It all looks like a film set, which reminds me of how many people think Transylvania (meaning beyond the woods⁶) is a fictional place—like Orwell’s Oceana or Thomas the Tank Engine’s Sodor—but it’s very real. The region has a rich and complicated history, going back, as far as written records tell us, to 1075. Yet in the global mind, it’s the land of forbidding castles, howling wolves and vampires. I mean, Brussels probably has a rich and complicated history, so does Kazakhstan, but I have no desire to celebrate my 40th there. Or even my 50th. (I’ve got Salem, Massachusetts pegged for that.)

We reach our village and it ticks my creepy-boxes instantly. The winding, sloping streets are mostly made of dirt, and the creaking Saxon houses have gates just wide enough for a horse and cart to trundle through. Grizzled-looking farmers in tracksuits and woolly hats rock gently on the back of horse-drawn carts, which make the sort of clip-clop sound you hear in old movies. I see the men chewing, and rubbing tired hands across their brows. The fields are stacked with hay. I can smell it in the air, and right next to where we’re staying, up on a high hill, I spot a fortified church, bold against the growing night. It’s not exactly a castle, but it’s brooding enough for me to paint it as Dracula’s little holiday home (for when he comes to feed on the villagers).

We arrive and dump our stuff in the bedrooms where the ceilings are low and the floors creak like old witches wailing. I’m chuffed about these little details and get even happier when I open my bedside drawer. There’s a wooden crucifix in it, as well as a head of garlic and an Egyptian Ankh: the hieroglyphic symbol that means life. I guess the owners aren’t taking any chances. We nip to the tiny residents-only bar and try out a local brew called Tuica. It’s a fast-track-to-tipsy drink, so soon we’re all giggling and chatting through our itinerary. Conversation eventually gets to the classic question when meeting new people: What do you do? We’ve got PR execs, managers in software firms, housewives and lawyers. Then someone hands me a pint of local lager and asks, "How about you, Peter? What do you do?"

Well, technically, I take a quick sip, I’m a church minister.


There it is, that look again. Only this time even the horror fans are frowning.

Someone snorts. They don’t believe me. "Are you really?"

I nod again, because I really am ordained. I’ve done the whole Bible College thing: three years’ study and three years’ probation. I tick the Rev box on government forms, and I’ve trained and served in various churches. I’ve conducted weddings, I’ve buried people (officially and legally you understand—when you say you love the macabre it’s always important to clarify that), and I’ve preached sermons on the Bible and prayed for world peace. These days I spend most of my time writing, so I’m not in charge of a particular congregation, but I still regularly lead church services across the country. I don’t tend to wear a dog collar though, so I guess, like my love of horror, my profession isn’t so easy to spot for the passer-by.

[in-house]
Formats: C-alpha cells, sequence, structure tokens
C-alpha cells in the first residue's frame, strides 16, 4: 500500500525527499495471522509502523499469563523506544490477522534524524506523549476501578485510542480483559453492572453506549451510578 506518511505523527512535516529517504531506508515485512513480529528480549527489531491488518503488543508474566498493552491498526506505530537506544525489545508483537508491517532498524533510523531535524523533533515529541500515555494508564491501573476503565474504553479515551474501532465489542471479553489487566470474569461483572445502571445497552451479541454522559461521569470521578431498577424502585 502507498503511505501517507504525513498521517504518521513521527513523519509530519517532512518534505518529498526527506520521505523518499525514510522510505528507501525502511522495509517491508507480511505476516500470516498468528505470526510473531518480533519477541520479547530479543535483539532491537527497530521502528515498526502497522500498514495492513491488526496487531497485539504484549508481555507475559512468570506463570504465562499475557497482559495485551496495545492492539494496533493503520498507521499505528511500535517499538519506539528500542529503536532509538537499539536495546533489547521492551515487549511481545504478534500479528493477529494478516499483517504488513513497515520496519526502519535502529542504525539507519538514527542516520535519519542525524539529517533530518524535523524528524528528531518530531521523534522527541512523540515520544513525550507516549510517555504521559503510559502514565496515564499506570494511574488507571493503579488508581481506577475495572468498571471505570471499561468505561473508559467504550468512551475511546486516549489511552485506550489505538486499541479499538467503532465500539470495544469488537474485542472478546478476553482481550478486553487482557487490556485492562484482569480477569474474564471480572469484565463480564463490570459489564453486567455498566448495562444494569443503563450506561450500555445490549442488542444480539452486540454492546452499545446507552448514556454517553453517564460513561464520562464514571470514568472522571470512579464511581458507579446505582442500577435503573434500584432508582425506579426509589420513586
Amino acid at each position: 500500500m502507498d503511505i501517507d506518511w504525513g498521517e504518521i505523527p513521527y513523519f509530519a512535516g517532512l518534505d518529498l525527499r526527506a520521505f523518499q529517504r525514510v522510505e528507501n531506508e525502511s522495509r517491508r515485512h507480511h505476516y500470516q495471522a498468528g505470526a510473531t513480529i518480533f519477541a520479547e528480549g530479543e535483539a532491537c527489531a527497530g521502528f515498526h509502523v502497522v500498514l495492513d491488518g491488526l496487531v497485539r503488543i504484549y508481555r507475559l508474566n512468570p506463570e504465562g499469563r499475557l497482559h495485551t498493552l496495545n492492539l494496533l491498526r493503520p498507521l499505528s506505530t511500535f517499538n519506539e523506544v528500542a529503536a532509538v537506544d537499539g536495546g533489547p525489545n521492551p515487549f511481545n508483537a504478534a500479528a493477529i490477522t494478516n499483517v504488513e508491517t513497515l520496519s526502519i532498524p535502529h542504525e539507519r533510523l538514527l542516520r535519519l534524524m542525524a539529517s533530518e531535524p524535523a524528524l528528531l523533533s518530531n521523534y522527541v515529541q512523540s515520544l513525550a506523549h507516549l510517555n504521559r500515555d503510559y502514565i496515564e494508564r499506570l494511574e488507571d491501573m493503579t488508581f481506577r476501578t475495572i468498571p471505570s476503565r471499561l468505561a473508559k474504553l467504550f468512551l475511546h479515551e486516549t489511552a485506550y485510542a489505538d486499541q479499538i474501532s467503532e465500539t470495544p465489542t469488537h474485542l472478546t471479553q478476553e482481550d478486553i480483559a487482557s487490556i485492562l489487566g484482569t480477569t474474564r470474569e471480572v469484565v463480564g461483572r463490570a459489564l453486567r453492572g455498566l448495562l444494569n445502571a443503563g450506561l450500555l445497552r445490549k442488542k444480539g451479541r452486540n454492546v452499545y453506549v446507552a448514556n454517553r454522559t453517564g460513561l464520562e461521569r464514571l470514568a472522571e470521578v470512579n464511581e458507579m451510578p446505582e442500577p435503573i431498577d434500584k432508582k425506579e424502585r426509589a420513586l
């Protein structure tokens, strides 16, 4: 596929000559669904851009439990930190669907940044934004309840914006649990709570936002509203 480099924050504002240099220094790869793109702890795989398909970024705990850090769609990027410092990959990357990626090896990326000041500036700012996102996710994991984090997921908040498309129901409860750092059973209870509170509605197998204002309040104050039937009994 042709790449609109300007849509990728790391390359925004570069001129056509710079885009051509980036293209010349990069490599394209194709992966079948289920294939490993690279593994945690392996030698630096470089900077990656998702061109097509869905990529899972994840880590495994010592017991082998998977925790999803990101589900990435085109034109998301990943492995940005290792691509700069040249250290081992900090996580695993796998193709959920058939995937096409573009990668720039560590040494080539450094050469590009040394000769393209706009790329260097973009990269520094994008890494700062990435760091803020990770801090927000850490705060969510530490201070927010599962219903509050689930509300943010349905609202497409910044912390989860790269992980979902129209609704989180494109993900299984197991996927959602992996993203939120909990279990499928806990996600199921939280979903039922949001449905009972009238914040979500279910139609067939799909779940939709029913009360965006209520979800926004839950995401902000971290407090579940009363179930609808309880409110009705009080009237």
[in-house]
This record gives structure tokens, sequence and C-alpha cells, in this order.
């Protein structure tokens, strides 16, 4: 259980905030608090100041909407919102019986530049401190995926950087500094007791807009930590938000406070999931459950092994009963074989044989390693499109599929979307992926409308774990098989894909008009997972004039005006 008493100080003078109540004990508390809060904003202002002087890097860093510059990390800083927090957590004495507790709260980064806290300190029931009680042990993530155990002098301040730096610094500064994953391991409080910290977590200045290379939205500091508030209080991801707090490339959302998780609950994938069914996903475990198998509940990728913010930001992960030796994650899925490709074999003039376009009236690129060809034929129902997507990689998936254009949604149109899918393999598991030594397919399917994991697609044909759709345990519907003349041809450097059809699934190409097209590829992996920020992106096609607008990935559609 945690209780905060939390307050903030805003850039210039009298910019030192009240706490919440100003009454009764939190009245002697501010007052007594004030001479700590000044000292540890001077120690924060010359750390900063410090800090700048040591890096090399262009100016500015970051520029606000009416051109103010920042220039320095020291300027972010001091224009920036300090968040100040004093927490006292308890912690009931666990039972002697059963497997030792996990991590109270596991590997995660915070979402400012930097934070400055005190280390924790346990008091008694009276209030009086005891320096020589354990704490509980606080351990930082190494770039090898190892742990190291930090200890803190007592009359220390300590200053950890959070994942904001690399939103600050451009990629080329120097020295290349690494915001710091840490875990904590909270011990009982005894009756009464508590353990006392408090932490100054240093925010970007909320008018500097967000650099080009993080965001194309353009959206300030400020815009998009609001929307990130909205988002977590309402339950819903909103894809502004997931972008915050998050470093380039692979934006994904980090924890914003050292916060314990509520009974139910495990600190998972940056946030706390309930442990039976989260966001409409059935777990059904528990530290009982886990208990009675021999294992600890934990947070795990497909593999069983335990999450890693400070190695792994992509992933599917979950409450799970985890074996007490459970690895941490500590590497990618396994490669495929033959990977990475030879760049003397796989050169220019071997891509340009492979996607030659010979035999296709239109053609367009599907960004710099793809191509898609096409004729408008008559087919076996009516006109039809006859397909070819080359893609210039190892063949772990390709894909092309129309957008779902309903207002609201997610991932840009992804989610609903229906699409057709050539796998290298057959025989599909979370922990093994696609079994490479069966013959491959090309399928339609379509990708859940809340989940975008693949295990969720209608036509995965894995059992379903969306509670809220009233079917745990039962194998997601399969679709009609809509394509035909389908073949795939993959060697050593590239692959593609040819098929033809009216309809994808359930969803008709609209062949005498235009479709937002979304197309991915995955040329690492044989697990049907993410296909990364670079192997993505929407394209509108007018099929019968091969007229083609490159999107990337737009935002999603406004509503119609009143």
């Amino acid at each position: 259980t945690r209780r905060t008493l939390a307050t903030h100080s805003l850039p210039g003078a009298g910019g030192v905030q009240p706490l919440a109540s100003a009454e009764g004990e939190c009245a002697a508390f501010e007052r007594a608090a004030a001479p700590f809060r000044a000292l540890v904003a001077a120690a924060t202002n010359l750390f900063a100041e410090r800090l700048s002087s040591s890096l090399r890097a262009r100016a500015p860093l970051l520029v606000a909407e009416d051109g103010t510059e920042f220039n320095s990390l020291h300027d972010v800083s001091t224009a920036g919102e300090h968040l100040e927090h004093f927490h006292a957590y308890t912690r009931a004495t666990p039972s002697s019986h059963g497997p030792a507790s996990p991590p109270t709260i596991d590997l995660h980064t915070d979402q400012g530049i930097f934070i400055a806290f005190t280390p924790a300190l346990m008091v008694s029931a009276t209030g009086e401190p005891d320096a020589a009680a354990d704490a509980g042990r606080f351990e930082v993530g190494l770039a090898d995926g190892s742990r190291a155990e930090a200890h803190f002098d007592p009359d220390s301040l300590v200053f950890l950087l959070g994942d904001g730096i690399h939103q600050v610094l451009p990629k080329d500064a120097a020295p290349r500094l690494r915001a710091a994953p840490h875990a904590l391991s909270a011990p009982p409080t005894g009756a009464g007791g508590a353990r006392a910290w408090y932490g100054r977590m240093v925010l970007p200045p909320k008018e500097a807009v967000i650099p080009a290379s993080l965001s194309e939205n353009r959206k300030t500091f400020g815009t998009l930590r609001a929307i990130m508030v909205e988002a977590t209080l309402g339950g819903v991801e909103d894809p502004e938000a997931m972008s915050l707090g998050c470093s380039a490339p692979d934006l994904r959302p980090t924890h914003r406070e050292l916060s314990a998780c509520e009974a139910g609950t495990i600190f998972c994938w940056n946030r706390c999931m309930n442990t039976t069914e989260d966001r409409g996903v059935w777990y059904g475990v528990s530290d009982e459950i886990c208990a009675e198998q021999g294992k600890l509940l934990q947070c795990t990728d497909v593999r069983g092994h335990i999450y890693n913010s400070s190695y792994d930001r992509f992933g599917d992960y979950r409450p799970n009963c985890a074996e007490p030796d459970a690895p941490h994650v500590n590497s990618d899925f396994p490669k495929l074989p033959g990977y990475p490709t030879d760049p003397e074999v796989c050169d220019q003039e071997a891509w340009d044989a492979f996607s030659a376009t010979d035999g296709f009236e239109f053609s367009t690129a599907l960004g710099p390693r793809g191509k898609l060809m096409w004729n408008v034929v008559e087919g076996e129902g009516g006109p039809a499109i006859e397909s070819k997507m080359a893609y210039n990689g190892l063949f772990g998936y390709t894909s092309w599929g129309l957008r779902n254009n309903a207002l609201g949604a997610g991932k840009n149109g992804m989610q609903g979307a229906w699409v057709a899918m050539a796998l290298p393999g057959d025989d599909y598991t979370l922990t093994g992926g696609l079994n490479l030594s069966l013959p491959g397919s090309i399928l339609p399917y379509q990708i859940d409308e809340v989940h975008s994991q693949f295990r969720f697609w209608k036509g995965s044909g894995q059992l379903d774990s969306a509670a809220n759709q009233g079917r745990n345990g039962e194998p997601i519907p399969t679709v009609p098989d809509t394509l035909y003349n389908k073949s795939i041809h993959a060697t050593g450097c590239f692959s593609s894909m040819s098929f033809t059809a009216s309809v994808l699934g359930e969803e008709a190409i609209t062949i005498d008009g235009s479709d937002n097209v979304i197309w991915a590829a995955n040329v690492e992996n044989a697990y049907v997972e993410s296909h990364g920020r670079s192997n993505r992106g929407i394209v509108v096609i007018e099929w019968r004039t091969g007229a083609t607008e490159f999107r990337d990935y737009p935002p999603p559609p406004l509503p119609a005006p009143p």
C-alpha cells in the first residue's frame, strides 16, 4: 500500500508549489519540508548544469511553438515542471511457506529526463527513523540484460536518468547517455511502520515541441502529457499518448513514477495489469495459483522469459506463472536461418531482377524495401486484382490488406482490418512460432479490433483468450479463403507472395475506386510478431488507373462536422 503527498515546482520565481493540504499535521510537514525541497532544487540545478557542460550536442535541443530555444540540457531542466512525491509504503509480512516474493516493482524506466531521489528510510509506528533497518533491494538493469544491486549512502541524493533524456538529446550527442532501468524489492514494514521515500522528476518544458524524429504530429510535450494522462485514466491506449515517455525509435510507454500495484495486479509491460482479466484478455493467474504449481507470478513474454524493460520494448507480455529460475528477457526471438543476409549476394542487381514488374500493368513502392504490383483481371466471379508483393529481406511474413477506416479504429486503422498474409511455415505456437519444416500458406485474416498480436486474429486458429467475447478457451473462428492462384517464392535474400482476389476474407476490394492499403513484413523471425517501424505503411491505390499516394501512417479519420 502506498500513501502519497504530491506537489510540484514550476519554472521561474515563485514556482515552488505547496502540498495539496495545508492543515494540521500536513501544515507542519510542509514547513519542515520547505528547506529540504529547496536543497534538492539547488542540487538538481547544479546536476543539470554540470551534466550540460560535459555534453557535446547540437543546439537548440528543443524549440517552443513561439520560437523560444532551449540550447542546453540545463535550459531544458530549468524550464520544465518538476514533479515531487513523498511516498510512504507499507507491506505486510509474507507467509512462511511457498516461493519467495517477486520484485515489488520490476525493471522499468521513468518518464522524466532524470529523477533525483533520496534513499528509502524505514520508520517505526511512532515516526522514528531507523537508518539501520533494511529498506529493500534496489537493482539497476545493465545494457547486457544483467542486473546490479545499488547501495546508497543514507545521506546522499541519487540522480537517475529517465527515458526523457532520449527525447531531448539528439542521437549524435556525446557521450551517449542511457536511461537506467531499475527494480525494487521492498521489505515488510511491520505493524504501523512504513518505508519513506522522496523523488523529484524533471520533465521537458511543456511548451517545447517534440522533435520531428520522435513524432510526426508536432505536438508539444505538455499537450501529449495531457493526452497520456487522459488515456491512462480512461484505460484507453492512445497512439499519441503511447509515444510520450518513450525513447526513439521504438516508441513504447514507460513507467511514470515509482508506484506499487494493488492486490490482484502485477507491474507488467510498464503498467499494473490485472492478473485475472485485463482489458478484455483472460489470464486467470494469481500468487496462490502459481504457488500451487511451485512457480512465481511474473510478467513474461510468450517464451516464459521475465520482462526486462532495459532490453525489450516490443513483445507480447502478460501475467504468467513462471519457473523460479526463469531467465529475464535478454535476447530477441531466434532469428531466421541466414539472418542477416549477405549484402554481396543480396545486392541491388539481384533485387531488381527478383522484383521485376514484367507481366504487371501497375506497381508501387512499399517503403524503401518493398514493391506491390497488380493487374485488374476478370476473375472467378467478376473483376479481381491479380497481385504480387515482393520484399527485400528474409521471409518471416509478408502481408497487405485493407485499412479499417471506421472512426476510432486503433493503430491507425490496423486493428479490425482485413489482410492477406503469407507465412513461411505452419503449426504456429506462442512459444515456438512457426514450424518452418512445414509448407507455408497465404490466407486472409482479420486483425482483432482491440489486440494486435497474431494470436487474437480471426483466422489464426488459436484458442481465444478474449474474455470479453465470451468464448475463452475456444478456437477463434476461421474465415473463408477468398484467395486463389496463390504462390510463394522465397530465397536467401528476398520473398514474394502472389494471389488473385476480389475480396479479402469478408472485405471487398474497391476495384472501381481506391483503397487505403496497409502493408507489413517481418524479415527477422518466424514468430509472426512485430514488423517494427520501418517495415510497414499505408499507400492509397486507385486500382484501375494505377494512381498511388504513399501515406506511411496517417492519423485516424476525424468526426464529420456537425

"And you’re here? one of them says. That’s … unusual."

This combo is hard to compute. I get that. God’s into forgiveness, while horror loves vengeance; washing away sins vs bathing in blood; the Holy Ghost vs spooks in the attic. Which means the worlds of faith and fright aren’t often mentioned in the same breath. In fact, they’re usually treated like those awkward guests you get at parties, who should never be seated together in case they kick off: Faith, you sit on that table, and, Fright, you are waaaay over in the corner. Don’t you dare look at each other, and you must never, ever dance … at

Вы достигли конца предварительного просмотра. , чтобы узнать больше!
Страница 1 из 1


Что люди думают о The Frighteners

14 оценки / 3 Обзоры
Ваше мнение?
Рейтинг: 0 из 5 звезд

Отзывы читателей

  • (5/5)
    This is a great book for horror fans. It's written by the Rev. Peter Laws, who writes a horror movie review column in Fortean Times magazine. In each chapter he looks at one aspect of horror (zombies, ghosts, werewolves, murderers, etc.) and talks about why people are fascinated by it. He also gives an account of some activities he took part in that relate to those parts of horror, including a going on a ghost hunt, visiting a sop that sells serial-killer memorabilia, stopping by a furry convention, going ti Whitby on the day of its annual influx of vampires (not supernatural one of course), etc. and he treats all the people he meets along the way with respect no matter how weird or disturbing they and their obsessions may appear to the world. The book ends with him explaining how as a Christian he can still enjoy horror despite many Christian types viewing any type of horror as the devil's work.
  • (4/5)
    The Frightenersby Peter Laws2018Sky horse4.0 / 5.0The quest of Baptist minister Peter Laws was to try to understand why people love things that are spooky, creepy, morbid and frightening. He feels fear is more than just an emotion, it's the things we tell ourselves, a dialogue we run in our minds. As a collector and horror enthusiast as well as a minister, Laws has taken us on a journey into the macabre and unusual that is fascinating and powerful.
  • (5/5)
    I really enjoyed this. The book is written with the sort of enthusiasm you can't fake, but also with perfect pacing and a wonderfully clear, conversational style. As informative as it is entertaining, this will interest all horror lovers, as well as those wanting to understand the attraction.